The Board of Supervisors Tuesday approved Riverside County Sheriff Chad Bianco’s request to hike the blanket rate charged to 17 cities and other contract entities for the use of patrol deputies and support services associated with operations.
“We did everything possible to lower the rate,” Bianco told the board ahead of its unanimous vote. “It was originally estimated at over 5%, but we did everything we could to lower that, and we were able to keep it down. We want to lower (the cities’) costs for police services. Every day, it’s a work in progress.”
The increase is retroactive to July 1, 2019, and is needed to recoup higher costs incurred by the sheriff’s department, according to agency officials. Under the revised rate schedule, the cost of a sheriff’s patrol deputy will rise from $183.60 to $188.95 per hour — a 2.9% jump from the prior fiscal year.
“Each year, the Sheriff’s Department does an analysis of just its patrol operations and determines real costs effectively through its sheer size,” according to an agency statement posted to the board’s agenda. “The fully supported contract law enforcement rates include the entire systemic costs involving the running of a (law enforcement) department.”
In 2015, a 7% hike prompted an outcry from elected and non-elected officials from Indian Wells, Lake Elsinore, Moreno Valley, Palm Desert and Temecula, who challenged the justification for such a significant upward adjustment. They protested that law enforcement expenses were draining their budgets and should be capped.
The objections led to a two-year assessment of sheriff’s operations conducted by Netherlands-based professional services firm KPMG, at a cost of nearly $40 million. After the company’s audit and recommendations, some sheriff’s management practices were changed, and adjustments were made to deputies’ schedules and assignments at several stations.
Critics argued at the time that the effort was a needless taxpayer expense, while proponents, including former Supervisor John Tavaglione, praised the outcome as positive, netting long-term savings to the county — and cities.
According to Bianco, the 2.9% rate adjustment will allow the department to cover salaries, benefits, pensions, equipment and collateral services associated with the sheriff’s supervisors, clerical staff and other personnel needed to support patrol operations. Insurance costs and internal service fees billed to the sheriff by other agencies were also factors.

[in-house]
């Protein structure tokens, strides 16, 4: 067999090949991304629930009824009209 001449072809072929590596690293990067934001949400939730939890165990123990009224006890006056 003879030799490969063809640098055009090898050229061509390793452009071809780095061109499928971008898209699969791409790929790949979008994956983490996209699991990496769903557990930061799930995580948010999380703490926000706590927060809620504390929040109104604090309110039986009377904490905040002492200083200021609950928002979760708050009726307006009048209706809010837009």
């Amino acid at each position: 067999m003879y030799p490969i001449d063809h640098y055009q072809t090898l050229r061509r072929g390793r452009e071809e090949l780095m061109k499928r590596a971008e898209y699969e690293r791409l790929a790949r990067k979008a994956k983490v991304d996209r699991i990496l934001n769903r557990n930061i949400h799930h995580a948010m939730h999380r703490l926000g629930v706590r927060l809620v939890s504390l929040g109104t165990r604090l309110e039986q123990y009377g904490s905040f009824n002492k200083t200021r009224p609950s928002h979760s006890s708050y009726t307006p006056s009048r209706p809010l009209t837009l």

Agency officials noted that there is no profit margin behind rate increases, and that they are based largely on changing structural burdens.
Cities receive the benefit of helicopter patrols, robbery and homicide investigations, SWAT unit and bomb squad responses without having to foot the bills individually. Contracting entities are further spared the cost of lawsuits stemming from the actions of sheriff’s personnel, according to the agency.
The board further authorized that all 17 municipalities under contract with the county for law enforcement services be required to pay higher or lower sums for the sheriff’s use of facilities dedicated to servicing the communities.
Officials said heftier bills generally stem from county Department of Facilities Management costs to maintain stations, including lights, waterworks, landscaping and custodial operations. The sheriff initially carries the expenses, then passes them on to the contracting parties, each of which is invoiced in proportion to how much they consume.
The largest percentage increase in facilities costs will be borne by Wildomar, which faces a $102,623 bill, compared to $76,862 the previous fiscal year — a roughly 33% jump.
Perris will bear the highest facilities fee in dollars and cents: $527,514. However, the expense is down 1% from the previous fiscal year, when the city forked over $531,996.